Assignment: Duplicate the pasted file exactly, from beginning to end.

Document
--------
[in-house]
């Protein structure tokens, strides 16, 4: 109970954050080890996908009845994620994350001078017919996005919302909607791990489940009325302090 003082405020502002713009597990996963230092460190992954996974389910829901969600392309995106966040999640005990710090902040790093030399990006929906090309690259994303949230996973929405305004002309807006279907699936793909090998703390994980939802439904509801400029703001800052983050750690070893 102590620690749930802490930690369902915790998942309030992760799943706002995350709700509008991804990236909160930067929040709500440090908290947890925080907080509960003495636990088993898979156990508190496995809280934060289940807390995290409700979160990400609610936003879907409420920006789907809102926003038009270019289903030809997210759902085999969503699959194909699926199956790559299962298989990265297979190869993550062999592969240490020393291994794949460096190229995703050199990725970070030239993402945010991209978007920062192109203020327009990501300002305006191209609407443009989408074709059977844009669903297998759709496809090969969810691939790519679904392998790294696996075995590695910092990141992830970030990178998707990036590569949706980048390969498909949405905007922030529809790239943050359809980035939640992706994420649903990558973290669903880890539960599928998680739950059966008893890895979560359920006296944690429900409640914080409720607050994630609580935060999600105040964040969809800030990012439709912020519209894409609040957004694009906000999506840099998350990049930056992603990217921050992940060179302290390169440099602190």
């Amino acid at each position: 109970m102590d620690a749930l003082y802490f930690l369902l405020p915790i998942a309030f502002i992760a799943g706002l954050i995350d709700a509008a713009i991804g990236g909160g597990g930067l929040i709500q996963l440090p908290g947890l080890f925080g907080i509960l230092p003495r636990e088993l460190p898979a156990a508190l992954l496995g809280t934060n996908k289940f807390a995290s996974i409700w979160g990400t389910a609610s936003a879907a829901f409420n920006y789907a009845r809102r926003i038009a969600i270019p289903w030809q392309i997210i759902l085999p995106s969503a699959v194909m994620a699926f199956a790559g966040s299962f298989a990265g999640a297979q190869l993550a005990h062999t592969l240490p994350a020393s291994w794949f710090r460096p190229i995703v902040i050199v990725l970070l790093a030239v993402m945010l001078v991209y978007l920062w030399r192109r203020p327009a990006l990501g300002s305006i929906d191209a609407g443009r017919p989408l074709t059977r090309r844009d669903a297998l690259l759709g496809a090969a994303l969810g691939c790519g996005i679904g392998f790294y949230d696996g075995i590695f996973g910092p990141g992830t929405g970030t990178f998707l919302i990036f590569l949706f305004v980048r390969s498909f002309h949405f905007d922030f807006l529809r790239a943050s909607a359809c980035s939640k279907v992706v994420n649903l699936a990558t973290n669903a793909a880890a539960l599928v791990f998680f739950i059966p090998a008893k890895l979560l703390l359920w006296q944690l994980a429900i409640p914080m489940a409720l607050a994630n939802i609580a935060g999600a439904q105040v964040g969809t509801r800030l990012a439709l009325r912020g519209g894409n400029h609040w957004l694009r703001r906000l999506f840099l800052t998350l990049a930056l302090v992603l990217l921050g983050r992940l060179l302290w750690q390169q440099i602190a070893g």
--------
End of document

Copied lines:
[in-house]
């Protein structure tokens, strides 16, 4: 109970954050080890996908009845994620994350001078017919996005919302909607791990489940009325302090 003082405020502002713009597990996963230092460190992954996974389910829901969600392309995106966040999640005990710090902040790093030399990006929906090309690259994303949230996973929405305004002309807006279907699936793909090998703390994980939802439904509801400029703001800052983050750690070893 102590620690749930802490930690369902915790998942309030992760799943706002995350709700509008991804990236909160930067929040709500440090908290947890925080907080509960003495636990088993898979156990508190496995809280934060289940807390995290409700979160990400609610936003879907409420920006789907809102926003038009270019289903030809997210759902085999969503699959194909699926199956790559299962298989990265297979190869993550062999592969240490020393291994794949460096190229995703050199990725970070030239993402945010991209978007920062192109203020327009990501300002305006191209609407443009989408074709059977844009669903297998759709496809090969969810691939790519679904392998790294696996075995590695910092990141992830970030990178998707990036590569949706980048390969498909949405905007922030529809790239943050359809980035939640992706994420649903990558973290669903880890539960599928998680739950059966008893890895979560359920006296944690429900409640914080409720607050994630609580935060999600105040964040969809800030990012439709912020519209894409609040957004694009906000999506840099998350990049930056992603990217921050992940060179302290390169440099602190």
């Amino acid at each position: 109970m102590d620690a749930l003082y802490f930690l369902l405020p915790i998942a309030f502002i992760a799943g706002l954050i995350d709700a509008a713009i991804g990236g909160g597990g930067l929040i709500q996963l440090p908290g947890l080890f925080g907080i509960l230092p003495r636990e088993l460190p898979a156990a508190l992954l496995g809280t934060n996908k289940f807390a995290s996974i409700w979160g990400t389910a609610s936003a879907a829901f409420n920006y789907a009845r809102r926003i038009a969600i270019p289903w030809q392309i997210i759902l085999p995106s969503a699959v194909m994620a699926f199956a790559g966040s299962f298989a990265g999640a297979q190869l993550a005990h062999t592969l240490p994350a020393s291994w794949f710090r460096p190229i995703v902040i050199v990725l970070l790093a030239v993402m945010l001078v991209y978007l920062w030399r192109r203020p327009a990006l990501g300002s305006i929906d191209a609407g443009r017919p989408l074709t059977r090309r844009d669903a297998l690259l759709g496809a090969a994303l969810g691939c790519g996005i679904g392998f790294y949230d696996g075995i590695f996973g910092p990141g992830t929405g970030t990178f998707l919302i990036f590569l949706f305004v980048r390969s498909f002309h949405f905007d922030f807006l529809r790239a943050s909607a359809c980035s939640k279907v992706v994420n649903l699936a990558t973290n669903a793909a880890a539960l599928v791990f998680f739950i059966p090998a008893k890895l979560l703390l359920w006296q944690l994980a429900i409640p914080m489940a409720l607050a994630n939802i609580a935060g999600a439904q105040v964040g969809t509801r800030l990012a439709l009325r912020g519209g894409n400029h609040w957004l694009r703001r906000l999506f840099l800052t998350l990049a930056l302090v992603l990217l921050g983050r992940l060179l302290w750690q390169q440099i602190a070893g």